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Water, Water Everywhere

ICTP researcher among team of scientists aimed at understanding the physical and chemical properties of water

Water, Water Everywhere
Water, Water Everywhere

07/10/2016 - Trieste

Is there anything simpler than water? The most common liquid on Earth has a well-known molecular composition representing one of the better-investigated liquids in chemistry. Despite long study, understanding the many anomalous properties of water continues to be an active area of scientific research from both theoretical and experimental fronts.

For this reason, Stockholm University hosted a three-week-long scientific workshop in October 2014 on a range of different topics related to water research, organized by the Nordic Institute for Theoretical Physics. The workshop gathered together top chemists and physicists to discuss the open questions in the field, and the attendees contributed their findings this year to a special issue in the journal Chemical Reviews. The resulting publications reported with the theme entitled “Water - The most anomalous liquid,” aim to provide a pedagogical review for newcomers to the field wanting to understand the open issues and challenges.

Ali Hassanali, a researcher in ICTP's Condensed Matter and Statistical Physics section, was invited to the workshop as scientific expert on aqueous solutions and water interfaces, contributing specifically to two different reviews. “During the last week of the meeting we collected and discussed all the literature in the field across the last century, both theoretical and experimental, with the goal of understanding which questions still remain open,” explains Hassanali. “I was in charge of a subgroup, which was specifically focused on protons and hydroxide ions in bulk water, and also participated in another group focusing on the importance of water in protein structure and dynamics.”

One of the aims of the protons and hydroxide ions subgroup was to provide a better characterization of fundamental processes in acid-base chemistry. “If you stretch an O-H bond of a water molecule, it will eventually form a proton and hydroxide ion,” says Hassanali. “Although we teach this in basic chemistry, the mechanisms involved in this process are still not understood. The structure of the proton in water and how to relate it to experimental observables still remains a challenging question. This field has progressed significantly due to computational advancements, which allow for computer simulations of the proton in water.”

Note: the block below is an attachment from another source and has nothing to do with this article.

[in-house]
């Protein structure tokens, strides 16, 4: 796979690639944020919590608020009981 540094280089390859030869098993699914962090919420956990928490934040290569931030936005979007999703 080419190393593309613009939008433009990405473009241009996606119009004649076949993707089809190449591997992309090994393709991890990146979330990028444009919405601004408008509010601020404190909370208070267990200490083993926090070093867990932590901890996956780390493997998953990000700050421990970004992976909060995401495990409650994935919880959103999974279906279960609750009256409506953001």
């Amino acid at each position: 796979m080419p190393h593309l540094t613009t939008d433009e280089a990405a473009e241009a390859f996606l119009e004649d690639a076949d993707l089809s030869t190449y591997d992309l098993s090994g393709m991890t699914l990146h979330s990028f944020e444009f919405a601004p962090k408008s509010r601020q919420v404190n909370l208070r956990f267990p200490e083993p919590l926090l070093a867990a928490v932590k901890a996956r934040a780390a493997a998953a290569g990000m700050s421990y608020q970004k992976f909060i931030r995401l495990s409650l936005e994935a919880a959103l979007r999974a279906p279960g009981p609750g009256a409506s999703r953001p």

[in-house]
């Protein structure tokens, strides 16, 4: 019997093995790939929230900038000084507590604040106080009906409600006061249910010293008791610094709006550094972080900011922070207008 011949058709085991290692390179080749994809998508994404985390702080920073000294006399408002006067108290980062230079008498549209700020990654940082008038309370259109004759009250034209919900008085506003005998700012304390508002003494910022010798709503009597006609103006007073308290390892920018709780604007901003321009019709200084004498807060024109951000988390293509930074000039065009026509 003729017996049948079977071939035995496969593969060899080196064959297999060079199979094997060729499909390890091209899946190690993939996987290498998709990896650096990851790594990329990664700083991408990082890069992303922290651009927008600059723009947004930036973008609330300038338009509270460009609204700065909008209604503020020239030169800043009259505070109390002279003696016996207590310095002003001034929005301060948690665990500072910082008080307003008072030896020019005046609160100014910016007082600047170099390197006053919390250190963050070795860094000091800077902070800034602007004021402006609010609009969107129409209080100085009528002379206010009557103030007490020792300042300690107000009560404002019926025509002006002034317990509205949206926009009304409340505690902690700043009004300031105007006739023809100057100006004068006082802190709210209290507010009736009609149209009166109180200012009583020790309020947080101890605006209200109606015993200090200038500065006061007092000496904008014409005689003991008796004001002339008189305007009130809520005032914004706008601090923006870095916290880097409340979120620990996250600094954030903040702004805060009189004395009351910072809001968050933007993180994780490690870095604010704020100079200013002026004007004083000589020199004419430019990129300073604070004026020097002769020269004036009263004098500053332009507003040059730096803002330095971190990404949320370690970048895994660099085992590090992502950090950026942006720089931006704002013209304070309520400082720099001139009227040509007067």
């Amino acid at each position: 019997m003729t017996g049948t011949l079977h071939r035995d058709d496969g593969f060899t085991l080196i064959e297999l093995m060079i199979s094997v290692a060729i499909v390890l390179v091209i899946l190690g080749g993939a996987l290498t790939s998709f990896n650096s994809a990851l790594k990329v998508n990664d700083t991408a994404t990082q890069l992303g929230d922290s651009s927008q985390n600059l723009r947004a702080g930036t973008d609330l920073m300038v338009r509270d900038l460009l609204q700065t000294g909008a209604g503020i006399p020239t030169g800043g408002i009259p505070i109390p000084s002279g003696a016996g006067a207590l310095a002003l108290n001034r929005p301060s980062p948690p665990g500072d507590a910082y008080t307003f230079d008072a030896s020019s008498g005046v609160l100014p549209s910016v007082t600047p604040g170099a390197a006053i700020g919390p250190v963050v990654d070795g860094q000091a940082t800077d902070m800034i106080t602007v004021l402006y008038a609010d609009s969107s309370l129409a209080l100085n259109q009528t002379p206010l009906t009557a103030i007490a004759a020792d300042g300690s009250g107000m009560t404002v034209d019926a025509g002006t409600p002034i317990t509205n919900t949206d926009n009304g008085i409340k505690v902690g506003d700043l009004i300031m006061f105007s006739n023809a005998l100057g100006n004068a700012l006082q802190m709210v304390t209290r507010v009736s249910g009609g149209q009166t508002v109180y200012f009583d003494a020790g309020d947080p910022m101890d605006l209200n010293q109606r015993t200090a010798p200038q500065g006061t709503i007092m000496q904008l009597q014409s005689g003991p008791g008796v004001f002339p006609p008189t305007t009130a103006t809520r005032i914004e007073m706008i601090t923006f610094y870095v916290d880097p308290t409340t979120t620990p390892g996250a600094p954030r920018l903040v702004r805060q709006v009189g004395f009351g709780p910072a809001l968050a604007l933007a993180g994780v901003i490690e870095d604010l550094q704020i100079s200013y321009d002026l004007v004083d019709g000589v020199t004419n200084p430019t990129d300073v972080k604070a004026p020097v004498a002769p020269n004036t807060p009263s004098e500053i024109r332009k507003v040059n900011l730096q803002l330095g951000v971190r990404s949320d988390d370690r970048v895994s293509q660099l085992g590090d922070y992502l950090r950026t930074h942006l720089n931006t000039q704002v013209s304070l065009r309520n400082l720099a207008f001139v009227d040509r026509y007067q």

Modeling the behavior of protons computationally is very challenging. Unlike other charged particles in solution, such as sodium ions formed by salt dissolved in water, protons do not move via hydrodynamic diffusion. “Proton movements involve the formation and the breakage of covalent bonds and hence require a quantum mechanical treatment,” explains Hassanali. “In addition, the zero-point energy of the O-H bonds -- the lowest possible energy that a quantum mechanical physical system can have -- is very large, meaning that nuclear quantum effects are important for this system.”

The discussion of these fundamental proton movements in bulk water laid the groundwork for more contentious topics, also reported in the review, such as the tendency for protons or hydroxide ions to accumulate at interfaces such as the surface of water. “There is currently a raging debate about whether the surface of water is acidic or basic and both computer simulations as well as experimental studies lead to conflicting opinions. The field is extremely muddy and the meeting helped focus on questions that might help resolve the controversy.” Besides its fundamental interest, an understanding of this has important implications in processes associated with atmospheric chemistry.

For Hassanali’s working group, the review of proton movements in bulk water also established an important background, concerning the mechanisms by which protons interact with proteins. Proteins, and biological molecules in general, are typically found in an aqueous environment, which directly influences both their structure and dynamics. This was the subject of the second review article.  Proteins conversely affect the physical properties of the surrounding water too. “There is a lot of interest in the mechanisms by which proteins perturb water. An understanding of these behaviors is fundamental for several processes like protein folding or protein-protein interactions – as in the case of drugs action mechanisms,” says the researcher.

---- Alessandro Vitale

The reviews, titled “Proton and Hydroxide Ions in Aqueous Systems” and “Water Determines the Structure and Dynamics of Proteins”, have been published in the journal of Chemical Reviews (doi: 10.1021/acs.chemrev.5b00736 – doi:10.1021/acs.chemrev.5b00664)

 

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